Shaurya Malwa · 10 hours ago · 2 min read
XRP › Africa · U.S. › Adoption
Ripple (XRP) lands on CNBC’s annual top 50 tech disruptors list, here are some reasons why
While financial markets face turmoil this year, it’s finally looking like a moment for cryptocurrencies — if recognition and partnerships are anything to go by.
Earlier this week, blockchain agnostic protocol Chainlink was awarded the status of a “technology pioneer” by the World Economic Forum, with the latter earmarking the project as making significant technological progress this year alongside others like MakerDAO and Lightning Labs.
“Accelerated pace” of development
At the eight annual 50 disruptors listing, media and markets analysis giant CNBC identified technology firms working in emerging and traditional sectors that are poised to “influence businesses and market competition at an accelerated pace.”
— Brad Garlinghouse (@bgarlinghouse) June 16, 2020
In particular, CNBC believes such firms will emerge from the ongoing coronavirus pandemic as “dominant” companies that could both change and influence how a post-COVID world operates.
Other awardees were startups and small enterprises from cybersecurity, education, healthcare, logistics, and agriculture — albeit all leveraging technology as their core idealogy.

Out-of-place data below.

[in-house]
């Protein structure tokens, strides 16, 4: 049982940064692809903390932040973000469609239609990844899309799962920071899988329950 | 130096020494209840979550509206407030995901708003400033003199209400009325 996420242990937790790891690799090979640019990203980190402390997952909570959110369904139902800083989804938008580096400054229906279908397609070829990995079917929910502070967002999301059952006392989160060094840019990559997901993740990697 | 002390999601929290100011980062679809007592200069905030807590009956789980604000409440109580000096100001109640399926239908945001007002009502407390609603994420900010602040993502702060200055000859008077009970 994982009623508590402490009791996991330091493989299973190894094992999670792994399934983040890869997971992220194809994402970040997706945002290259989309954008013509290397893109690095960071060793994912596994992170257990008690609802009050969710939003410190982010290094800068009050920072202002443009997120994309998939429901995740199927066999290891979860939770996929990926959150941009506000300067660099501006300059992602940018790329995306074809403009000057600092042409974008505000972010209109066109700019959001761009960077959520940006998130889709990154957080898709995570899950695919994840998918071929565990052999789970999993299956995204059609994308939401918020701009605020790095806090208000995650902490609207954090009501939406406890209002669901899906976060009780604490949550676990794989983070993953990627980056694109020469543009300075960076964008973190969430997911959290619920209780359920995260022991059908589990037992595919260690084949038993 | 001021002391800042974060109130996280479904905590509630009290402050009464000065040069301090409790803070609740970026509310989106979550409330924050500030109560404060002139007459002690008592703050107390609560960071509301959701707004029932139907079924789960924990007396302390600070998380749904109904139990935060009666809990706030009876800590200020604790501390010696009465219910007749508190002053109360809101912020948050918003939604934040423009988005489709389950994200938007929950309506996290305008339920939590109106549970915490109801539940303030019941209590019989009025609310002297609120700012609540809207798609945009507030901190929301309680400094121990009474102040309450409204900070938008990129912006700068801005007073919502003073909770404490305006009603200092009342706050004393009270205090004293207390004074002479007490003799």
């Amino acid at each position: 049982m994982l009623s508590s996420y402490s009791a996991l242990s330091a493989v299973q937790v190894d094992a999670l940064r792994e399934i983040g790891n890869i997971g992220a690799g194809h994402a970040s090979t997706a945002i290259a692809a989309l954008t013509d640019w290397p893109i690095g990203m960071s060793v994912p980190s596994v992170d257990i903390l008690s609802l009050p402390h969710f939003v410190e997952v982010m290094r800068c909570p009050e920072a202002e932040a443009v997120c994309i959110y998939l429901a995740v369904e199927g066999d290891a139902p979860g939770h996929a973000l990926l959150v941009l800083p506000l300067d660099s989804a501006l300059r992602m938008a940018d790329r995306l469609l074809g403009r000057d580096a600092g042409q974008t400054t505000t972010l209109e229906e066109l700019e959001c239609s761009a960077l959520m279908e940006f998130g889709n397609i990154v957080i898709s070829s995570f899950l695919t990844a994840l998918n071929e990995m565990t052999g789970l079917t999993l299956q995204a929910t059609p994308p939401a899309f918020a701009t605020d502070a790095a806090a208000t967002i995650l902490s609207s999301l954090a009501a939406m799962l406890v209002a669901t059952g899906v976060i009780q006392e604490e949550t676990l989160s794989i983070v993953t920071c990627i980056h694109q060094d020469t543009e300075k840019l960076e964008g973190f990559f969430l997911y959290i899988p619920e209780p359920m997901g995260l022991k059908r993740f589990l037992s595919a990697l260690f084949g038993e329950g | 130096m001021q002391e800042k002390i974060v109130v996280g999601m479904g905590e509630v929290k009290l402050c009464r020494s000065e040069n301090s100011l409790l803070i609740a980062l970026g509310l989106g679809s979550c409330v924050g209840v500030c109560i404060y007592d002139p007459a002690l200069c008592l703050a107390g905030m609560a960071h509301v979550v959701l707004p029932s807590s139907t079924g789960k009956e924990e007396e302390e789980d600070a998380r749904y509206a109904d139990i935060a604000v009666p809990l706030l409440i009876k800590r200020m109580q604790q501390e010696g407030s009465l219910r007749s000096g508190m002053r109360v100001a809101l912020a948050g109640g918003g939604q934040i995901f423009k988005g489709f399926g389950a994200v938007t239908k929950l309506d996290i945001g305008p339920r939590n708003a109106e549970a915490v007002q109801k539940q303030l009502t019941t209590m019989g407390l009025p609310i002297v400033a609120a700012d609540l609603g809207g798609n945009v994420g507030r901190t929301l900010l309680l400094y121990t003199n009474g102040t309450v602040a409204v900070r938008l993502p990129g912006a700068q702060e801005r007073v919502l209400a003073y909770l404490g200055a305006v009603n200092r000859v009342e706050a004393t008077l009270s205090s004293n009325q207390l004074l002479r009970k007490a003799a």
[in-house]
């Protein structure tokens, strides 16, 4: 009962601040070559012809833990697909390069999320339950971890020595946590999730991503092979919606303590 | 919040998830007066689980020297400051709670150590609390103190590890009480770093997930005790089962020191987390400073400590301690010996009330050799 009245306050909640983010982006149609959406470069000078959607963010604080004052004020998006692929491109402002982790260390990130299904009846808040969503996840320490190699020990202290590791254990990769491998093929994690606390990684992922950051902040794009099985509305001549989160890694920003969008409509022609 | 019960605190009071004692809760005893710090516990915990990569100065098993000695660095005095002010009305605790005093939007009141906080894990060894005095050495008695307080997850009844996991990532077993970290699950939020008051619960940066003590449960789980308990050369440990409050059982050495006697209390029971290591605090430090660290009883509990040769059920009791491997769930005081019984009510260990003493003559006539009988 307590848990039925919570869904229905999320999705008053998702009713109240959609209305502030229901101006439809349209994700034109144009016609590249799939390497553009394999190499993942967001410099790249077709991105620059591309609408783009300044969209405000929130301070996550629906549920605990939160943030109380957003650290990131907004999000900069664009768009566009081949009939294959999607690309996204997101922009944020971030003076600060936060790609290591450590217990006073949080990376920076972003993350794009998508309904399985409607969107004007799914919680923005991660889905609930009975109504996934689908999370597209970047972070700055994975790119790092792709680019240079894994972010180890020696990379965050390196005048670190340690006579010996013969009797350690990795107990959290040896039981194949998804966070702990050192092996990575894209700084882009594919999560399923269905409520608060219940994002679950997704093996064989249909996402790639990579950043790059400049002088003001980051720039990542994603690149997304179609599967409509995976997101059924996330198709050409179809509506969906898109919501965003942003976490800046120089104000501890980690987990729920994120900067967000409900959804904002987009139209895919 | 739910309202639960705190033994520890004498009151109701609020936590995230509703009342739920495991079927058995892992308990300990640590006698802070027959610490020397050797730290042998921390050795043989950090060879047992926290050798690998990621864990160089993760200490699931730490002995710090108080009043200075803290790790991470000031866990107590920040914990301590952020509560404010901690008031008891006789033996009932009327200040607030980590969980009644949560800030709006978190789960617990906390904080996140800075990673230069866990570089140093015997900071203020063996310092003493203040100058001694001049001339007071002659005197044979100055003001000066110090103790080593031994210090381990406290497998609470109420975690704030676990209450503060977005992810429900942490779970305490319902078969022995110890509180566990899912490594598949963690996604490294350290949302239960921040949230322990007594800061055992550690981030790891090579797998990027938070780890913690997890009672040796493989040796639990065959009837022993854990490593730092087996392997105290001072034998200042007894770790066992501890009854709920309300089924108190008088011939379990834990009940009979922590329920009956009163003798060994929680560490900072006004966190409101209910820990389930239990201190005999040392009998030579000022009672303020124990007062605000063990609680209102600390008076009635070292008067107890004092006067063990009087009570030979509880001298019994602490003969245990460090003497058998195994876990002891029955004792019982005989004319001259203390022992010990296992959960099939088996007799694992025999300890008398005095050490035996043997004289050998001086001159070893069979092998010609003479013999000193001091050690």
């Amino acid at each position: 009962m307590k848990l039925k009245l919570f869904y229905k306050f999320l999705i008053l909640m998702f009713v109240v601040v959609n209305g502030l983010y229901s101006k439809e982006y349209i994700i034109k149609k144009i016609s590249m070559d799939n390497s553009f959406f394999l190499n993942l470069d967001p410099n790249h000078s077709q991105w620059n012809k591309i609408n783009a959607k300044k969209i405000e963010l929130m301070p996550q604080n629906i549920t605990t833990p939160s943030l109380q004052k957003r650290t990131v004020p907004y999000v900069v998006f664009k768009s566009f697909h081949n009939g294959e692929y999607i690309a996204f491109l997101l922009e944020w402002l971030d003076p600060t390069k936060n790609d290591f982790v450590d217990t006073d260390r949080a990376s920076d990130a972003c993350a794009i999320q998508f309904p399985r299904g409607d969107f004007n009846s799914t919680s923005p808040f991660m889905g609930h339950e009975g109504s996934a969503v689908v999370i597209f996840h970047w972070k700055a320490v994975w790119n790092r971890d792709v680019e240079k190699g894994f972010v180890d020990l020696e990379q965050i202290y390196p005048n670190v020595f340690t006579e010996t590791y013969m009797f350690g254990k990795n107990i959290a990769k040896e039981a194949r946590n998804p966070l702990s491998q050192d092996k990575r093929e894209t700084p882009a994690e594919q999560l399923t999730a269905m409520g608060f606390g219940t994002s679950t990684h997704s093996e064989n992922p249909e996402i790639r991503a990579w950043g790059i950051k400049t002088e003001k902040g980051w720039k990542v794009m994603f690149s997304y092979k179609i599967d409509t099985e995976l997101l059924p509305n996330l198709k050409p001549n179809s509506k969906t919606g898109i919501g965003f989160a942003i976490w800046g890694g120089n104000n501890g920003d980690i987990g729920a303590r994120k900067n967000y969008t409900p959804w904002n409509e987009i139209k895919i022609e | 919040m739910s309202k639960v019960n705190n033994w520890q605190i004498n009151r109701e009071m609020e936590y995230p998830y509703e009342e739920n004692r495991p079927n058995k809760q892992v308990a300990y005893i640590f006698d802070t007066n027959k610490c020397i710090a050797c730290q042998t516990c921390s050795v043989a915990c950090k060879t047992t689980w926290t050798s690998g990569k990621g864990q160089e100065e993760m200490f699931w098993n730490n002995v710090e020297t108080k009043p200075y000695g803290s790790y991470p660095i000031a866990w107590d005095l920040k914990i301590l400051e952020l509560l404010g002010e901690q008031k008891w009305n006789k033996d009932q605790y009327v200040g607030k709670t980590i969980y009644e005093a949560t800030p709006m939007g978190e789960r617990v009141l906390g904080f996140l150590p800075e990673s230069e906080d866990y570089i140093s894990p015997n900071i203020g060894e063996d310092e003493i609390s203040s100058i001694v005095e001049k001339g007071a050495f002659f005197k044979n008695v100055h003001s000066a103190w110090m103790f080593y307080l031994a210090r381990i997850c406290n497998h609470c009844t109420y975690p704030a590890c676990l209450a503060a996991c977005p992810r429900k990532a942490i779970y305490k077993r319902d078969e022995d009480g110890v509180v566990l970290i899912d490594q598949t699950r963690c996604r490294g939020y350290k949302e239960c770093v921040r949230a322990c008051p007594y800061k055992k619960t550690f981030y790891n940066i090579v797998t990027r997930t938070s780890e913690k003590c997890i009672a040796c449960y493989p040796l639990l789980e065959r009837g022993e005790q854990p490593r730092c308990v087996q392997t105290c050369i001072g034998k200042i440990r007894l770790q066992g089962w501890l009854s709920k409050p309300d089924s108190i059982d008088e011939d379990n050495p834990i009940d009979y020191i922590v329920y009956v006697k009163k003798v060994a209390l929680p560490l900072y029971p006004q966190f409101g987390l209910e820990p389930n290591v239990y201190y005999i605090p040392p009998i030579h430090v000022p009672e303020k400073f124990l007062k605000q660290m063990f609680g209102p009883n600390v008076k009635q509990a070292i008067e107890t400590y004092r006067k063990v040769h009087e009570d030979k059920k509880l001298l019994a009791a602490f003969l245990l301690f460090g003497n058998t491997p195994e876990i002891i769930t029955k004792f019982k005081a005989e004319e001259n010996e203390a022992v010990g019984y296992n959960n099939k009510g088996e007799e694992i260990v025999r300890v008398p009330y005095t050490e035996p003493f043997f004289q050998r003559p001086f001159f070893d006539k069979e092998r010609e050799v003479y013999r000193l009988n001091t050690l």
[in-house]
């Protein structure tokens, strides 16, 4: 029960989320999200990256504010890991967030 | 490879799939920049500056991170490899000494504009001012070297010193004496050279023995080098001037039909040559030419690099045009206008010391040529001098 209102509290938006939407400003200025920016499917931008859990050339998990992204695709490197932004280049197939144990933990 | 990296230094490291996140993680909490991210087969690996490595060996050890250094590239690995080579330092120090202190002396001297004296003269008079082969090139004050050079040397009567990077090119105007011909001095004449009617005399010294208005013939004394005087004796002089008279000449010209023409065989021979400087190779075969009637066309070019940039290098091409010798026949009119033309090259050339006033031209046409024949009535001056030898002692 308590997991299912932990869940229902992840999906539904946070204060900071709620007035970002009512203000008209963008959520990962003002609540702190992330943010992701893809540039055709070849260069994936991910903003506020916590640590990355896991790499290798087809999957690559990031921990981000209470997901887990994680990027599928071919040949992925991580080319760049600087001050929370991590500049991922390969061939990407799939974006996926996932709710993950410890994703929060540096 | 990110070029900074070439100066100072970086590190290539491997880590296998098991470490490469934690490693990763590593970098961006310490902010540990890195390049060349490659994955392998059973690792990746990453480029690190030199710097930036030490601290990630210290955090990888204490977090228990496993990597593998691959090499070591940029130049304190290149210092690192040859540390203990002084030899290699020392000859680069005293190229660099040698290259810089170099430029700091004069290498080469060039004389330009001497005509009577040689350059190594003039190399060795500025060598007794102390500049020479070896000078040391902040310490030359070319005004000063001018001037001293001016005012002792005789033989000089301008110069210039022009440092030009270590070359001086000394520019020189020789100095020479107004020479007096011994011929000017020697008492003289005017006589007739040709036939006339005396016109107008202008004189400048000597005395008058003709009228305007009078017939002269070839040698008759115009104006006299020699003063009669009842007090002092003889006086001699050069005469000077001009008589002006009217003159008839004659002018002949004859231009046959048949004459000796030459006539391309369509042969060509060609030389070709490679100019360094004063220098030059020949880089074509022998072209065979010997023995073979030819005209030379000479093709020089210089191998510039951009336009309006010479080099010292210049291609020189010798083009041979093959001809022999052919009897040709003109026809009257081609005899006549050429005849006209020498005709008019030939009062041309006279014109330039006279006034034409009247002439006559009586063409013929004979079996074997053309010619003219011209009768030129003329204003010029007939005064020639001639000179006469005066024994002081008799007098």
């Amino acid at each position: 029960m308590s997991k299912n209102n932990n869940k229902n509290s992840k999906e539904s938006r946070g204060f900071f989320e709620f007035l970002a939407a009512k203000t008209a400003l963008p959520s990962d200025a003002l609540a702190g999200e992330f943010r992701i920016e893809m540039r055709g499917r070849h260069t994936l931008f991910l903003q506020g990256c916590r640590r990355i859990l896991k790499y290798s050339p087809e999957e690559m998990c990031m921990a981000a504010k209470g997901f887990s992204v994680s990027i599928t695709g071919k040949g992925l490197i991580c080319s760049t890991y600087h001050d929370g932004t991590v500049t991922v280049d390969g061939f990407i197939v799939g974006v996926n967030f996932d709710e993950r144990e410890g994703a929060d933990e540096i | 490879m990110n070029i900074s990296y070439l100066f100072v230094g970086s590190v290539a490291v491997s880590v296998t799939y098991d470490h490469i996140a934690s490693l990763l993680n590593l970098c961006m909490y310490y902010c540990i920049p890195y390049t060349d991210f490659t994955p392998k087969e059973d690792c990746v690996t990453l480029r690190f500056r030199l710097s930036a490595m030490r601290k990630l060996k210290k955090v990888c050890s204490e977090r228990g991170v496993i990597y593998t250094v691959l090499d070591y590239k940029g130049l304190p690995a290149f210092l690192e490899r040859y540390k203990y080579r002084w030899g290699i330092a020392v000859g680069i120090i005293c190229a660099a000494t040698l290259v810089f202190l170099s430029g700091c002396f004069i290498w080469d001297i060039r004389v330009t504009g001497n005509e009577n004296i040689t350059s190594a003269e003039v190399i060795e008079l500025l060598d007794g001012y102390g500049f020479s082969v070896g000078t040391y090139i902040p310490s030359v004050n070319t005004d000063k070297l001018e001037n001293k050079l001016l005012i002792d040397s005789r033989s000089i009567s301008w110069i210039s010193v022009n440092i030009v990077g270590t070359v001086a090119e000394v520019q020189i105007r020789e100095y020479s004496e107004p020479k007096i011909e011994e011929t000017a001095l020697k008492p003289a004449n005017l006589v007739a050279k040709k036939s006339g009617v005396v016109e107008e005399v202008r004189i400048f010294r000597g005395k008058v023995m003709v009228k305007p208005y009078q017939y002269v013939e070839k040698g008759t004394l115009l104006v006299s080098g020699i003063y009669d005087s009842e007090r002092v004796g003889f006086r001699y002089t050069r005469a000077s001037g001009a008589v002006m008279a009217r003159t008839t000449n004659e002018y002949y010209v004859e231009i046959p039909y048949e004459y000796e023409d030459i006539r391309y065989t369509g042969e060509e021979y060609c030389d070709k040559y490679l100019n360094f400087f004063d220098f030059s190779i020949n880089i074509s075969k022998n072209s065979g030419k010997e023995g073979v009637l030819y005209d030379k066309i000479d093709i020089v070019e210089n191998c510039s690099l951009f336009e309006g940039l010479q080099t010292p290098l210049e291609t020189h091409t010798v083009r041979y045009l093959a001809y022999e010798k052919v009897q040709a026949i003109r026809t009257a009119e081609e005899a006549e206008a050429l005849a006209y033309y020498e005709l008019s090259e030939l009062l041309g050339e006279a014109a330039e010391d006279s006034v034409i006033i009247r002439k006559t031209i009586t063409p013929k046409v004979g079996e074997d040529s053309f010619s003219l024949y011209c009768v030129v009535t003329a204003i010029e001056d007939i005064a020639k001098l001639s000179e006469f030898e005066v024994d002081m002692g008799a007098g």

Interestingly, most of the recognized companies, like Ripple, are already worth north of a billion dollars, joining the so-called “unicorn” club. 36 companies, out of the 50, have both expanded and hired employees throughout the pandemic, with even Ripple’s career page showing open positions at press time.
Factors behind Ripple’s inclusion
Ripple’s inclusion in the list is presumably its work in both emerging and developed markets, specifically that of providing liquidity and micro-loans to SMEs and cutting both remittance times by Ripple’s On-Demand Liquidity (ODL) product.
Last month, Ripple partnered with Ghana’s Waya Money to bring instant settlements to the Western African market. The firm already had a presence in the country, and even organized a charity with popstar Madonna in Malawi in 2018.
Blockchain and cryptocurrencies have witnessed sporadic adoption in Africa, a massive, resource-rich continent suffering from poor financial infrastructure and a robust banking system. Non-blockchain protocols like M-Pesa dominate micro-payments in the continent.
Ripple’s On-Demand Liquidity (ODL) corridors have witnessed major growth and facilitated instant, cross-border fund transfers. The protocol saw triple the usual transaction volumes compared to last quarter, as stated in the Q1 2020 XRP Markets Report.
Earlier this month, Ripple said it would concentrate on micro-payments more than larger treasury transactions:
While ODL-related transaction volume may look a little different this month, our focus on supporting low-value, high-frequency payments is stronger than ever.
— Ripple (@Ripple) June 8, 2020
On the trading side, a May report by Ripple-owned Xpring said cross-exchange XRP transactions see increased inflow/outflow volumes whenever Bitcoin and Ethereum networks are hit by surging transaction fees and congestion.